|Minor urban area|
|Region||Bay of Plenty|
|Territorial authority||Whakatane District|
|Population (June 2017)|
It is the main service town for the agricultural region surrounding the plains of the Rangitaiki River, which flows through the town.
State Highway 2 and the Taneatua Branch railway line (disused) pass through the town.
The town is named after the small village of Edgecumbe in Cornwall, United Kingdom, between Penryn and Helston. Edgecumbe was linked with Tauranga and Auckland by rail, with the opening of the East Coast Main Trunk Railway and Taneatua Express in 1928.
In 1987, a large earthquake centered on Edgecumbe shook the Bay of Plenty, causing widespread damage and causing much of the population to leave Edgecumbe.
In July 2004, May 2005 and April 2017, the town experienced heavy flooding that ruined many homes. In the 2005 flood, the river swelled to within 5 cm of breaching the flood banks that had been put in place seven years prior.
1987 Edgecumbe earthquake
The earthquake was a major turning point in the history of Edgecumbe. It measured 6.3 on the Richter magnitude scale and struck the Bay of Plenty region of New Zealand on 2 March 1987, just after 1.42 pm. The earthquake was very shallow, being centred approximately 8 km from the Earth's surface. The earthquake was one of the most damaging New Zealand's North Island has experienced in recent decades, with approximately 50% of the houses in Edgecumbe being damaged by the quake. There was extensive damage to a local milk factory, with large storage tanks toppled. Kawerau was another nearby town that suffered damage and Whakatane was also badly shaken. An 80-tonne New Zealand Railways DC class locomotive was thrown onto its side.
However, one person died at the time as a result of a heart attack, possibly due to the quake. A foreshock just minutes before had cut the power supply and many people had moved away from heavy machinery and out of their houses. The largest aftershock was measured at 5.2 and struck at 1.52 pm.
A crack 7 kilometres (4.3 mi) long opened in the Rangitaiki Plains near Edgecumbe, as a result of the earthquake. It is now known as the 'Edgecumbe Fault'. At one point, the land close to the fault dropped 2 metres (6.6 ft).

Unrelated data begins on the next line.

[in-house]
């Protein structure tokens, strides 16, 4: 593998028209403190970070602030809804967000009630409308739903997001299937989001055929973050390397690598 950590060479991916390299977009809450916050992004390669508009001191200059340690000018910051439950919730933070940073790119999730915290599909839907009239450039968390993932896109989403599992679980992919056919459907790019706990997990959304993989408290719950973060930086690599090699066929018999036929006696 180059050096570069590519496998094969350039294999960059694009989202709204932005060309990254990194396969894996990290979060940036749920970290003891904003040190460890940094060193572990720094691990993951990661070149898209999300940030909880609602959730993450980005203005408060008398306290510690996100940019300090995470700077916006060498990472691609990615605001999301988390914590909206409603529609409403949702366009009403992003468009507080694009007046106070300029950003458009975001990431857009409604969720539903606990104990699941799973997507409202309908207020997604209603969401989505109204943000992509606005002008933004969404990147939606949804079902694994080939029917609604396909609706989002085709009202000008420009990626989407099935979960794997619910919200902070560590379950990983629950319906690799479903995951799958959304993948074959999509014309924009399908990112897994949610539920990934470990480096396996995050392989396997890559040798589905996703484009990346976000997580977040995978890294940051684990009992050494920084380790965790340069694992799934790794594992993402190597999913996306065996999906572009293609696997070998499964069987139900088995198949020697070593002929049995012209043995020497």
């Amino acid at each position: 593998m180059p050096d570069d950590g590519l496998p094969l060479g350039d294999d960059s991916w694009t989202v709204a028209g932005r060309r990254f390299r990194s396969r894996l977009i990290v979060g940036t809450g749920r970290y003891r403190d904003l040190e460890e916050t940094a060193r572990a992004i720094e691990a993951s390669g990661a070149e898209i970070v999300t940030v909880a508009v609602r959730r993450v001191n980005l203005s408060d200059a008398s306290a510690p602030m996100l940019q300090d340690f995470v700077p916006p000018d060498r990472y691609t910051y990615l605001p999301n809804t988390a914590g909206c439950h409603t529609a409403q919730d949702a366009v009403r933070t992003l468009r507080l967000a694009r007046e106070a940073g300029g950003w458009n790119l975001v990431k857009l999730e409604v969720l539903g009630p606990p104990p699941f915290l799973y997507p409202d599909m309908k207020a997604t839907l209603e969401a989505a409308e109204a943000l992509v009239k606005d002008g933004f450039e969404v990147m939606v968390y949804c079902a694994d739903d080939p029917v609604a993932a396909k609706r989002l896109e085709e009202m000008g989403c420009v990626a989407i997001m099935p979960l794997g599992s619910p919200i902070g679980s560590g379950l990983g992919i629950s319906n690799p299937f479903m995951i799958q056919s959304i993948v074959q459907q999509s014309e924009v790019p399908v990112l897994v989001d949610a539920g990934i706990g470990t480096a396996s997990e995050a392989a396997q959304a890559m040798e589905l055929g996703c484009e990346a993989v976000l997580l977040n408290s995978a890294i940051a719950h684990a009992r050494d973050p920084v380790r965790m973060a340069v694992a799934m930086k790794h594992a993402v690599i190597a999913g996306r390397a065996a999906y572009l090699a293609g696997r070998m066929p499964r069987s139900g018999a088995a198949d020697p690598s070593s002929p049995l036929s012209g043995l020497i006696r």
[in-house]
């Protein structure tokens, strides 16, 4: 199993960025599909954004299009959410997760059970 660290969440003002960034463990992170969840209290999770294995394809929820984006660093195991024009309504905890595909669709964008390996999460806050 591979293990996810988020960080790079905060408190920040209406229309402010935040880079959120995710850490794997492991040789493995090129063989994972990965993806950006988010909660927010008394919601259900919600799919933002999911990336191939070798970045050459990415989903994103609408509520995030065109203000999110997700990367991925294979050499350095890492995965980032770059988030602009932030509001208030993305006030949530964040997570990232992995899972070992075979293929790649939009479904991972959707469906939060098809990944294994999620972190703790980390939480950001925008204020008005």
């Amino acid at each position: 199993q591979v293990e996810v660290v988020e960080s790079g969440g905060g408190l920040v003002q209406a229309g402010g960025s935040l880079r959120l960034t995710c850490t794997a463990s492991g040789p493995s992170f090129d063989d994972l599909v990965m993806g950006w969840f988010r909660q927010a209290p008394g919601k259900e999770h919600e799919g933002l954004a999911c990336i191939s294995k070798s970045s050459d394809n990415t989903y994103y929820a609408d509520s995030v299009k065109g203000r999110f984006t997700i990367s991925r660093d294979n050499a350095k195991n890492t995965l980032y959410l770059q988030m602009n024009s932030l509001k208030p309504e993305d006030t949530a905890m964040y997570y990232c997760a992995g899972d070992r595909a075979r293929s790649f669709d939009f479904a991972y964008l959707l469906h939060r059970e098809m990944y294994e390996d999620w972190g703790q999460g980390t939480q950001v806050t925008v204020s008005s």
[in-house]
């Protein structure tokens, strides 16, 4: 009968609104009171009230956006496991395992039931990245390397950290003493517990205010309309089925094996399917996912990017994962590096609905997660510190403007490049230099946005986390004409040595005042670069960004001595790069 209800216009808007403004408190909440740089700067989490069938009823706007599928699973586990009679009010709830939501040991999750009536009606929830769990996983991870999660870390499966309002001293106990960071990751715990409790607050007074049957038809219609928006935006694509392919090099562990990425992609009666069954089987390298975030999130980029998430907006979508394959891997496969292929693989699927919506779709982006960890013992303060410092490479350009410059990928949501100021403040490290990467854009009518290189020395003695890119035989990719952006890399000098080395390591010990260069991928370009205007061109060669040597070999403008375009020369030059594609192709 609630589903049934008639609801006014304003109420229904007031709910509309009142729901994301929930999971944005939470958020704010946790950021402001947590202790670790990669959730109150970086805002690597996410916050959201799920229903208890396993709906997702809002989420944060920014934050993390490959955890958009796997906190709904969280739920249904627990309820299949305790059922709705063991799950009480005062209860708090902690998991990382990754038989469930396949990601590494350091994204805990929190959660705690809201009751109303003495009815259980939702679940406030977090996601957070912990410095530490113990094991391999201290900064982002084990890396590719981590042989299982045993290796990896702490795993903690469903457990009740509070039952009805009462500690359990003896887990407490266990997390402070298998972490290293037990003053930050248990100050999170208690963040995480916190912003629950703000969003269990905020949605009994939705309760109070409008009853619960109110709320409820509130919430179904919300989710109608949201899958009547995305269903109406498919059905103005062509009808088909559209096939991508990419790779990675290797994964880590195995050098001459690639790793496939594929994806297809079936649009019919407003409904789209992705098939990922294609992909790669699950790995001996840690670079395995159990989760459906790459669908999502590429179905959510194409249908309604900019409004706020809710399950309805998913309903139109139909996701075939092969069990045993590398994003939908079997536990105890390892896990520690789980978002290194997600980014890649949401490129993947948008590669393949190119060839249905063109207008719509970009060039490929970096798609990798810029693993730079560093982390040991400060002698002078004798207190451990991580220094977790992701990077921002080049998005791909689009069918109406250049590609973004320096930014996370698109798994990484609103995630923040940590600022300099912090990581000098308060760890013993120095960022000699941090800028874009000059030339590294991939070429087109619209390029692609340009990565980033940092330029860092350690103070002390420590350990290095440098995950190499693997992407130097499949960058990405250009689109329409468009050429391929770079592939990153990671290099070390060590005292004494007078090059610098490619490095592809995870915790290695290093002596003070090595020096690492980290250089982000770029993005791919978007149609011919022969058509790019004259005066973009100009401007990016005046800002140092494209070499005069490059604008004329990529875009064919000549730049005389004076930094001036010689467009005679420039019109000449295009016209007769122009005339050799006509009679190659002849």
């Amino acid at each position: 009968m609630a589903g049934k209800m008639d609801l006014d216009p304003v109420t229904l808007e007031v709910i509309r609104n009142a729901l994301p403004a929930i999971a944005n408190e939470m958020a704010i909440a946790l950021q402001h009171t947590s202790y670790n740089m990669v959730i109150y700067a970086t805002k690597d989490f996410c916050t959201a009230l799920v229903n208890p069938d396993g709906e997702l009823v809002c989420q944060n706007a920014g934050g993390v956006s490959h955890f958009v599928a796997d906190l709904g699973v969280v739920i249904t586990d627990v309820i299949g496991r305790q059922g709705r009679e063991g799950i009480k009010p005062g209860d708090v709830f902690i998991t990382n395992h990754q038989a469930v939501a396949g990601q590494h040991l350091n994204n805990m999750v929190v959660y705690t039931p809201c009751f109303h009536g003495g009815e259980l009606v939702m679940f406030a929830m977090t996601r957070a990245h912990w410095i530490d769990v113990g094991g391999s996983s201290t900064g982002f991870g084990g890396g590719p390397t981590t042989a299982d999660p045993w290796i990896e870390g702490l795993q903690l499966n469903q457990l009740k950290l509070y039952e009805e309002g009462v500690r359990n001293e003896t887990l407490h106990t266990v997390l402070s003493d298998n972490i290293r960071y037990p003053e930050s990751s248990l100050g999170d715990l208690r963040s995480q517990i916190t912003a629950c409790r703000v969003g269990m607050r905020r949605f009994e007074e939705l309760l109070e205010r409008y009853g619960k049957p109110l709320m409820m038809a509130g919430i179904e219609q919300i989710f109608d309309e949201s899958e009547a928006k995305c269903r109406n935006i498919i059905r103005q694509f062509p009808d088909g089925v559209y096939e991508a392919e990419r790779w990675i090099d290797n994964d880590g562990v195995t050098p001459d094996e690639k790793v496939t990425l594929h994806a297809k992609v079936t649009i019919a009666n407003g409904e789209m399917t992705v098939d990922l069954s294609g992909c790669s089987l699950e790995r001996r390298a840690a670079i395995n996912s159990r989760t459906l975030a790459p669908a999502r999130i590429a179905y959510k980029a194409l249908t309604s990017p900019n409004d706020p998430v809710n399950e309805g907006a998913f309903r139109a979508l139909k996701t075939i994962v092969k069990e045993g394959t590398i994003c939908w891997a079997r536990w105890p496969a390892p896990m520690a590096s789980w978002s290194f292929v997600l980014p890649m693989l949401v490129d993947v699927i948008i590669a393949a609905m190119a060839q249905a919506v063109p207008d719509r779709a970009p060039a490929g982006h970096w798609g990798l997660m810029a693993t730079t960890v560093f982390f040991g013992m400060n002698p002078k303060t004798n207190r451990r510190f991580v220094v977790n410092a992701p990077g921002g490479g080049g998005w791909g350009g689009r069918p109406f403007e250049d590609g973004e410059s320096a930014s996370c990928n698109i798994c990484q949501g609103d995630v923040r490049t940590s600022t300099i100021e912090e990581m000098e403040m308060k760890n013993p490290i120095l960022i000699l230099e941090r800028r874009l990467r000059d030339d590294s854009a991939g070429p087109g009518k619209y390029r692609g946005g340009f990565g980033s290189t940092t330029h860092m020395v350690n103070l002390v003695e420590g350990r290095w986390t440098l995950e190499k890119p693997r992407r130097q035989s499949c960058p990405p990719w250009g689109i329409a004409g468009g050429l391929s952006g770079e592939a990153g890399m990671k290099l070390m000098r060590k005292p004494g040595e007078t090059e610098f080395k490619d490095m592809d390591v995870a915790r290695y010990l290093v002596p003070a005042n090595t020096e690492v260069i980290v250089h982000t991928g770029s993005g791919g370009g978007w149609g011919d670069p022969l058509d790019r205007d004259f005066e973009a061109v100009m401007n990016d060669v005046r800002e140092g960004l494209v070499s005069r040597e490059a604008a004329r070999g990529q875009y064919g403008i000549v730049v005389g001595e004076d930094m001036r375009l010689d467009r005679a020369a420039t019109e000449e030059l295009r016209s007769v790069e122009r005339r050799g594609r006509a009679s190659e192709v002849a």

The epicentre of the quake was approximately 2.24 kilometres (1.39 mi) south-south-east of the town of Matata, or 15 kilometres (9.3 mi) north-north-west of Edgecumbe. The intense ground-shaking caused by the earthquake led to a large number of ground surface failures, including sand boils, ridge-top shatters and debris avalanches on steeper slopes. Because of the earthquake, many people left and therefore Edgecumbe's population dropped considerably. Edgecumbe is slowly recovering as it has increased by 21 in the years 2006 to 2013, possibly due to many kiwifruit orchards being affected by PSA.
2017 Edgecumbe flood
The event led to a State of Local Emergency being declared under the Civil Defence & Emergency Management Act 2002, and the largest animal rescue in New Zealand history with approximately 1,000 animals by a SPCA led flood rescue operation led by Wellington SPCA CEO Steve Glassey, with support from local civil defence rescue teams (NZRT15 and NZRT17) and a team of veterinary professionals from Massey University. The event highlighted a significant gap in animal welfare emergency management capability.
Edgecumbe is located inland from the coast on the end of the fertile Rangitaiki Plains. The nearby beach is part of Maketu. The volcanic cone of Mount Edgecumbe, 15 kilometres to the south and close to the town of Kawerau, is visible from Edgecumbe.
Fonterra Dairy Factory
Established in 1915, the Edgecumbe Dairy Factory is one of the oldest dairy factories still running in New Zealand. The factory employs 358 people, accounting for roughly 1/5 of Edgecumbe's total population.
Clubs and organisations
The Association Football Club Plains Rangers AFC is based at the Edgecumbe Domain, along with rugby and hockey.
Edgecumbe has a long-established rugby football club.
Kartsport has its Eastern Bay of Plenty track at Edgecumbe.
Eve Rimmer, paraplegic athlete
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